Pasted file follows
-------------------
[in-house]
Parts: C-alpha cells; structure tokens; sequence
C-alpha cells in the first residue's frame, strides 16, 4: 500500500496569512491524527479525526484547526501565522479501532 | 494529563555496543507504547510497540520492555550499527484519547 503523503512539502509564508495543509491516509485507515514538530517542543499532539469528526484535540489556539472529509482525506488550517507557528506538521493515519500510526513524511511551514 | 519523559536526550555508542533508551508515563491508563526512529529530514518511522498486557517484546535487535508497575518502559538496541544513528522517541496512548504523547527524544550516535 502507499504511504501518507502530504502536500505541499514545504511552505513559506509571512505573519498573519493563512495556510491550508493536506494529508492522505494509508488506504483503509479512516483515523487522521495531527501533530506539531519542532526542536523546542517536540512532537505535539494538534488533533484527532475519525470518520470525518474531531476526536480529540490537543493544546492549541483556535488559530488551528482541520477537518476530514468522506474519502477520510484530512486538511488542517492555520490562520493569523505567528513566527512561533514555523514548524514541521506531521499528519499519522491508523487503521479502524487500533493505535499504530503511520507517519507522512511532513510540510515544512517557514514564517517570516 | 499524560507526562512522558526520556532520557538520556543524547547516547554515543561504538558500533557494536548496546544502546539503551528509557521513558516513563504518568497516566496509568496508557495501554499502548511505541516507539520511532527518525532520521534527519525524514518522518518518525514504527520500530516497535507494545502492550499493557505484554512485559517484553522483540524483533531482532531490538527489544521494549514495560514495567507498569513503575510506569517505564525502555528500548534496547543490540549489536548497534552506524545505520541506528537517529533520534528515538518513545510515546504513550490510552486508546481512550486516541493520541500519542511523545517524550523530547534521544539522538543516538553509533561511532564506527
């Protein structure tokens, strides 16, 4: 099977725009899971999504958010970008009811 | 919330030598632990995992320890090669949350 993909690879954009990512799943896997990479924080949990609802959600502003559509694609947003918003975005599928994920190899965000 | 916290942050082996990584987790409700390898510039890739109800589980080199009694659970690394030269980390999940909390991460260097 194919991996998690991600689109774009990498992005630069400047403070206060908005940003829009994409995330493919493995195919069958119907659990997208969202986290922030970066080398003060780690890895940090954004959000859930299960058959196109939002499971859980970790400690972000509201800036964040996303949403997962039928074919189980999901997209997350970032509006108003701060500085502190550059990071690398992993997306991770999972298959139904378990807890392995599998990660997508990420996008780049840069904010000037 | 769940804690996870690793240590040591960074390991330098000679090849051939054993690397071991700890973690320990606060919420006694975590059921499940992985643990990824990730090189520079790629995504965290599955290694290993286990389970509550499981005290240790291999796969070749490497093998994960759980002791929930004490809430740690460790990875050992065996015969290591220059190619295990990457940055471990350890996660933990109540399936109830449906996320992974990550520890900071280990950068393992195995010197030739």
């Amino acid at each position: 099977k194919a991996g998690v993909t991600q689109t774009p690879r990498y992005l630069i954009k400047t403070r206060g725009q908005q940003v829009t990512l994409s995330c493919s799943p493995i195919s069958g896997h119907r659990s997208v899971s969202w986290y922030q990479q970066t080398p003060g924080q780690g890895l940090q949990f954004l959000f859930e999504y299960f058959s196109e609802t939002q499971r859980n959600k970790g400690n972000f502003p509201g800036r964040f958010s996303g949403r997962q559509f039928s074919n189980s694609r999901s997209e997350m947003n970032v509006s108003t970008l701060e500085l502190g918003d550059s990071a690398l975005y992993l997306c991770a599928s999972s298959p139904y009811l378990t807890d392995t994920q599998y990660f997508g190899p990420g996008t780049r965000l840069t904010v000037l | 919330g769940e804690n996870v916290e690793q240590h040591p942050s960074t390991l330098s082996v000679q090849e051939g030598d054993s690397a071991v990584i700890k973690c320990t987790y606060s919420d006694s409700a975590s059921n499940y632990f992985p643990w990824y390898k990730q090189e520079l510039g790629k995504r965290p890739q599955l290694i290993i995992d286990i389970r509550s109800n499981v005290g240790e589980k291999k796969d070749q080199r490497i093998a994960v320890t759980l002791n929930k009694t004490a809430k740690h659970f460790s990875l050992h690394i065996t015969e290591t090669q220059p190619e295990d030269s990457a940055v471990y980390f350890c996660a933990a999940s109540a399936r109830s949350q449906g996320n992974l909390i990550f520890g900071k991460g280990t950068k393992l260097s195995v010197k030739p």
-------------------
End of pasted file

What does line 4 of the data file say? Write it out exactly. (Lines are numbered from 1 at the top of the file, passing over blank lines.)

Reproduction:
């Protein structure tokens, strides 16, 4: 099977725009899971999504958010970008009811 | 919330030598632990995992320890090669949350 993909690879954009990512799943896997990479924080949990609802959600502003559509694609947003918003975005599928994920190899965000 | 916290942050082996990584987790409700390898510039890739109800589980080199009694659970690394030269980390999940909390991460260097 194919991996998690991600689109774009990498992005630069400047403070206060908005940003829009994409995330493919493995195919069958119907659990997208969202986290922030970066080398003060780690890895940090954004959000859930299960058959196109939002499971859980970790400690972000509201800036964040996303949403997962039928074919189980999901997209997350970032509006108003701060500085502190550059990071690398992993997306991770999972298959139904378990807890392995599998990660997508990420996008780049840069904010000037 | 769940804690996870690793240590040591960074390991330098000679090849051939054993690397071991700890973690320990606060919420006694975590059921499940992985643990990824990730090189520079790629995504965290599955290694290993286990389970509550499981005290240790291999796969070749490497093998994960759980002791929930004490809430740690460790990875050992065996015969290591220059190619295990990457940055471990350890996660933990109540399936109830449906996320992974990550520890900071280990950068393992195995010197030739």